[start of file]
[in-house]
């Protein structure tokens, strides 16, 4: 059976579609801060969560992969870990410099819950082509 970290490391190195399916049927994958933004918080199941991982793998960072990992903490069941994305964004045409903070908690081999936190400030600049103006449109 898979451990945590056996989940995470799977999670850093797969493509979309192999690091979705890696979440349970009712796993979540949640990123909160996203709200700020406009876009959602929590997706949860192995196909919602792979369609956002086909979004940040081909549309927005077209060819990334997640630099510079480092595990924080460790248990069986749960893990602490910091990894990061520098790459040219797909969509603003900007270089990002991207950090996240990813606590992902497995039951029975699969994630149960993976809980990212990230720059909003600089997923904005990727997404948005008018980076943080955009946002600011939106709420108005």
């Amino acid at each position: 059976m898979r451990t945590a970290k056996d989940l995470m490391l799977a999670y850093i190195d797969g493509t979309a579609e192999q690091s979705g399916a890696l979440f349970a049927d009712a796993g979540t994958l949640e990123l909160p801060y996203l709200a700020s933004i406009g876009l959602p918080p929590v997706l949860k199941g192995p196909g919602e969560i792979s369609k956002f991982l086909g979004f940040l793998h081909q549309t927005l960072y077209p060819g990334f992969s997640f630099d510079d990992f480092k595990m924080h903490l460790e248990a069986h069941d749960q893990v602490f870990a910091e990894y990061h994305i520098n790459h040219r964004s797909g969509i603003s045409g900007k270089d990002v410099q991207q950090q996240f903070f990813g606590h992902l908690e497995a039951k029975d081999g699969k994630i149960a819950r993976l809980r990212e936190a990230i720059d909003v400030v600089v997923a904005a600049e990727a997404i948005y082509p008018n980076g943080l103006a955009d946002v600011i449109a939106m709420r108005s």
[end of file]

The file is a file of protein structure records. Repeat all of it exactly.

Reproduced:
[in-house]
């Protein structure tokens, strides 16, 4: 059976579609801060969560992969870990410099819950082509 970290490391190195399916049927994958933004918080199941991982793998960072990992903490069941994305964004045409903070908690081999936190400030600049103006449109 898979451990945590056996989940995470799977999670850093797969493509979309192999690091979705890696979440349970009712796993979540949640990123909160996203709200700020406009876009959602929590997706949860192995196909919602792979369609956002086909979004940040081909549309927005077209060819990334997640630099510079480092595990924080460790248990069986749960893990602490910091990894990061520098790459040219797909969509603003900007270089990002991207950090996240990813606590992902497995039951029975699969994630149960993976809980990212990230720059909003600089997923904005990727997404948005008018980076943080955009946002600011939106709420108005």
């Amino acid at each position: 059976m898979r451990t945590a970290k056996d989940l995470m490391l799977a999670y850093i190195d797969g493509t979309a579609e192999q690091s979705g399916a890696l979440f349970a049927d009712a796993g979540t994958l949640e990123l909160p801060y996203l709200a700020s933004i406009g876009l959602p918080p929590v997706l949860k199941g192995p196909g919602e969560i792979s369609k956002f991982l086909g979004f940040l793998h081909q549309t927005l960072y077209p060819g990334f992969s997640f630099d510079d990992f480092k595990m924080h903490l460790e248990a069986h069941d749960q893990v602490f870990a910091e990894y990061h994305i520098n790459h040219r964004s797909g969509i603003s045409g900007k270089d990002v410099q991207q950090q996240f903070f990813g606590h992902l908690e497995a039951k029975d081999g699969k994630i149960a819950r993976l809980r990212e936190a990230i720059d909003v400030v600089v997923a904005a600049e990727a997404i948005y082509p008018n980076g943080l103006a955009d946002v600011i449109a939106m709420r108005s």